Written by Leisureguy

10 February 2023 at 2:36 pm

Thousands of kids are missing from school. Where did they go?

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Bianca Vázquez Toness and Sharon Lurye report for AP:

She’d be a senior right now, preparing for graduation in a few months, probably leading her school’s modern dance troupe and taking art classes.

Instead, Kailani Taylor-Cribb hasn’t taken a single class in what used to be her high school since the height of the coronavirus pandemic. She vanished from Cambridge, Massachusetts’ public school roll in 2021 and has been, from an administrative standpoint, unaccounted for since then.

She is among hundreds of thousands of students around the country who disappeared from public schools during the pandemic and didn’t resume their studies elsewhere.

An analysis by The Associated Press, Stanford University’s Big Local News project and Stanford education professor Thomas Dee found an estimated 240,000 students in 21 states whose absences could not be accounted for. These students didn’t move out of state, and they didn’t sign up for private school or home-school, according to publicly available data.

In short, they’re missing.

“Missing” students received crisis-level attention in 2020 after the pandemic closed schools nationwide. In the years since, they have become largely a budgeting problem. School leaders and some state officials worried aloud about the fiscal challenges their districts faced if these students didn’t come back. Each student represents money from the city, state and federal governments.

Gone is the urgency to find the students who left — those eligible for free public education but who are not receiving any schooling at all. Early in the pandemic, school staff went door-to-door to reach and reengage kids. Most such efforts have ended.

“Everyone is talking about declining enrollment, but no one is talking about who’s leaving the system and why,” said Tom Sheppard, a New York City parent and representative on the city’s Panel for Educational Policy.

“No one,” he said, “is forthcoming.”


The missing kids identified by AP and Stanford represent far more than a number. The analysis highlights thousands of students who may have dropped out of school or missed out on the basics of reading and school routines in kindergarten and first grade.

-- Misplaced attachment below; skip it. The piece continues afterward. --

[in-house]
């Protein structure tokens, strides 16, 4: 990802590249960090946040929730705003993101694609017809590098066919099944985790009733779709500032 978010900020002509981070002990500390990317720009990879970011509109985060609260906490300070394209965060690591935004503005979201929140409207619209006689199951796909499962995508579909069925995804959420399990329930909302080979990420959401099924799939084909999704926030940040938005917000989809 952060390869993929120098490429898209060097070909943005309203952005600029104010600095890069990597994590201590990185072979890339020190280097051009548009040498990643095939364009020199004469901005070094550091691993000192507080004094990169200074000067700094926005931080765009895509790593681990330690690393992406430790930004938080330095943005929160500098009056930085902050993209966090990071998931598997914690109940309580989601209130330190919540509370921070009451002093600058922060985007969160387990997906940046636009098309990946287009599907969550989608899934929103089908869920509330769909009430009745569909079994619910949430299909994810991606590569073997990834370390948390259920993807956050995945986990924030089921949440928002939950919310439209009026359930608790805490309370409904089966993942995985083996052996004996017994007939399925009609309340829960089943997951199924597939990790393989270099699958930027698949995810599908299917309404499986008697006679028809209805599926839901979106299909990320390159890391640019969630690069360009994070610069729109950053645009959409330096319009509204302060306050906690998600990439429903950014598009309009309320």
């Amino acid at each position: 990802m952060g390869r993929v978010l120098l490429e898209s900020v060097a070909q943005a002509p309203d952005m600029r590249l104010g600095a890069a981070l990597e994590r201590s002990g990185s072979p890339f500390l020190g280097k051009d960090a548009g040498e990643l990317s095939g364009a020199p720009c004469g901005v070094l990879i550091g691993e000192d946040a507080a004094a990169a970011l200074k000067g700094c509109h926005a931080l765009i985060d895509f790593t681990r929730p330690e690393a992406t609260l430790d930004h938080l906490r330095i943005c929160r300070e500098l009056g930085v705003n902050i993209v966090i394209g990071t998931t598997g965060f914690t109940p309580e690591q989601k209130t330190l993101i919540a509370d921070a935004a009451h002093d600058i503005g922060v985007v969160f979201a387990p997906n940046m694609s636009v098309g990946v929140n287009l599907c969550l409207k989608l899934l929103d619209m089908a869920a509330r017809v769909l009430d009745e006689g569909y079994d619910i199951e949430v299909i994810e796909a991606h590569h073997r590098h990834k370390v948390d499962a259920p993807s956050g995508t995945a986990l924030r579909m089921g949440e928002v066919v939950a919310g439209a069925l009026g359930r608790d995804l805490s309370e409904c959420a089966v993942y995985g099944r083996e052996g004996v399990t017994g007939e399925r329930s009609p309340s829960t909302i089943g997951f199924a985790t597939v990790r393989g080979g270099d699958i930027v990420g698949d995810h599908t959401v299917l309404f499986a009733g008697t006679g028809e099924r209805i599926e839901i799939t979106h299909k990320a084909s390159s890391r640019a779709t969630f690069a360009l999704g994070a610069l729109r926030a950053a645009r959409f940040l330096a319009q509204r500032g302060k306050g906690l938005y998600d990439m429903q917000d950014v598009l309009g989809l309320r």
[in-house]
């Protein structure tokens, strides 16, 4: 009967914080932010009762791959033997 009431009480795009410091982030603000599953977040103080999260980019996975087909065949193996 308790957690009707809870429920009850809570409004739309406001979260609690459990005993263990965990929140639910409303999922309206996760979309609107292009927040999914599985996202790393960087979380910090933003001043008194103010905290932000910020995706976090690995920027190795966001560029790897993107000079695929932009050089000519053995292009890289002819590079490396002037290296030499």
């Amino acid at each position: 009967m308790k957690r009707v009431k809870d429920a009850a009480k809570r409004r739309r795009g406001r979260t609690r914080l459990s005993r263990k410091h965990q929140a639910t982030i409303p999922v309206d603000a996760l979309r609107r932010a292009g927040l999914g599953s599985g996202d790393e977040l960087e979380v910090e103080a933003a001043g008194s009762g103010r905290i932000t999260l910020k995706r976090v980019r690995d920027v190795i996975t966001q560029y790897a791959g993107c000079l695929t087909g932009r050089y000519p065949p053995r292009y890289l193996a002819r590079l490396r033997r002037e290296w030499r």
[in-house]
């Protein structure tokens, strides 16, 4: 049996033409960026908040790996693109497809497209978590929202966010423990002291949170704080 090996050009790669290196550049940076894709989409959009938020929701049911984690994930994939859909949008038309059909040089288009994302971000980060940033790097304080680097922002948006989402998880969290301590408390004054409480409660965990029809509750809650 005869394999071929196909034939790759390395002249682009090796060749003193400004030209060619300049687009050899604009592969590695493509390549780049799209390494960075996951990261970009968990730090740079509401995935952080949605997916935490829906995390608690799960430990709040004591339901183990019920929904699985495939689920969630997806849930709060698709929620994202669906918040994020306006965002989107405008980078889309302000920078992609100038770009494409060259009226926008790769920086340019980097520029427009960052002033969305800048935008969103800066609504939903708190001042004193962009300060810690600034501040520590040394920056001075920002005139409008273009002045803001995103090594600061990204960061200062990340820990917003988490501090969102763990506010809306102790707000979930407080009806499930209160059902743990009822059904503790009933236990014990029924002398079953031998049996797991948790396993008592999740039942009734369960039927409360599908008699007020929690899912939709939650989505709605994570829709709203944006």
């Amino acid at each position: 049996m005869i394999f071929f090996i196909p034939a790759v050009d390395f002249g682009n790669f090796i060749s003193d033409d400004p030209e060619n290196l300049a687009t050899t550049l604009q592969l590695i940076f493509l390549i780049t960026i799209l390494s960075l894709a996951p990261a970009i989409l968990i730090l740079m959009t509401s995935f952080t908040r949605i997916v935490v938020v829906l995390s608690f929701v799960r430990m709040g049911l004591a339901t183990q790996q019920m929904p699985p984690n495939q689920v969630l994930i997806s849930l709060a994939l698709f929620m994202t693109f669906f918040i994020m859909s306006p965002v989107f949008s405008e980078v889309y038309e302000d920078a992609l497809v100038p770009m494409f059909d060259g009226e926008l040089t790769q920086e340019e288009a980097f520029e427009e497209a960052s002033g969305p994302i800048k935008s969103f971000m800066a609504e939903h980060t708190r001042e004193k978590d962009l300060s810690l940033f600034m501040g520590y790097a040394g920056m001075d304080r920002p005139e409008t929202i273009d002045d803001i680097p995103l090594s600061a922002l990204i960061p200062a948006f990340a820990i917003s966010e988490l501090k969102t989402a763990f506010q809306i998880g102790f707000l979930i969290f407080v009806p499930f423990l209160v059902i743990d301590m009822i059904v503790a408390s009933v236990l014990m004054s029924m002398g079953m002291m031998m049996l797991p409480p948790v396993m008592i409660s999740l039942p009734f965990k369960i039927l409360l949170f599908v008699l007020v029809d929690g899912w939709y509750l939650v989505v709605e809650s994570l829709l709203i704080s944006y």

That’s thousands of students who matter to someone. Thousands of students who need help re-entering school, work, and everyday life.

“That’s the stuff that no one wants to talk about,” said Sonja Santelises, the chief executive officer of Baltimore’s public schools, speaking about her fellow superintendents. . .

Continue reading.

Written by Leisureguy

9 February 2023 at 3:36 pm

On dry spells and unconscious work

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Timothy Wilson’s book Strangers to Ourselves: Discovering the Adaptive Unconscious helped me better understand some of the processes that make up “me,” and how great a role unconscious processes — of which, of course, we have no awareness (though occasional glimpses) — play in that.

It came up recently in an exchange on Mastodon, when someone wrote about how a protracted dry spell is often a secretly fertile time when unconscious processes are working out what will drive us forward.

During the dry spell, we are not aware of the unconscious processes at work, so the time feels fallow even though our unconscious is busily at work, constructing new connections and new channels. 

During these dry spells, we don’t feel calm and relaxed but almost tense with an effort to make something happen, to break through. It occurred to me that perhaps what we feel is spillover from the unconscious activity — we feel the effort, but we don’t see what is causing it or what it is accomplishing. We’re bystanders on the conscious side of a semi-permeable wall and what comes through is not what’s being done by the emotional component of the work. And because we don’t see what is happening — all that must be done to connect things and make new channels — we are impatient. We feel as though we (our conscious selves) are making the effort and nothing is happening. I think that we are, rather, feeling the effort and don’t know enough to be patient and wait for the result to be achieved. The prototypical example is the adult starting to learn to play the piano. He wants to play easily at first and he feels the effort as the unconscious works to sort out the new skill, but he thinks the effort is in his conscious mind driving his fingers over the keys. He must do that, but that’s not the real effort (which is giving the unconscious the practice it needs to learn) and the sense of effort is, I think, what leaks through from the unconscious’s struggle to integrate this skill.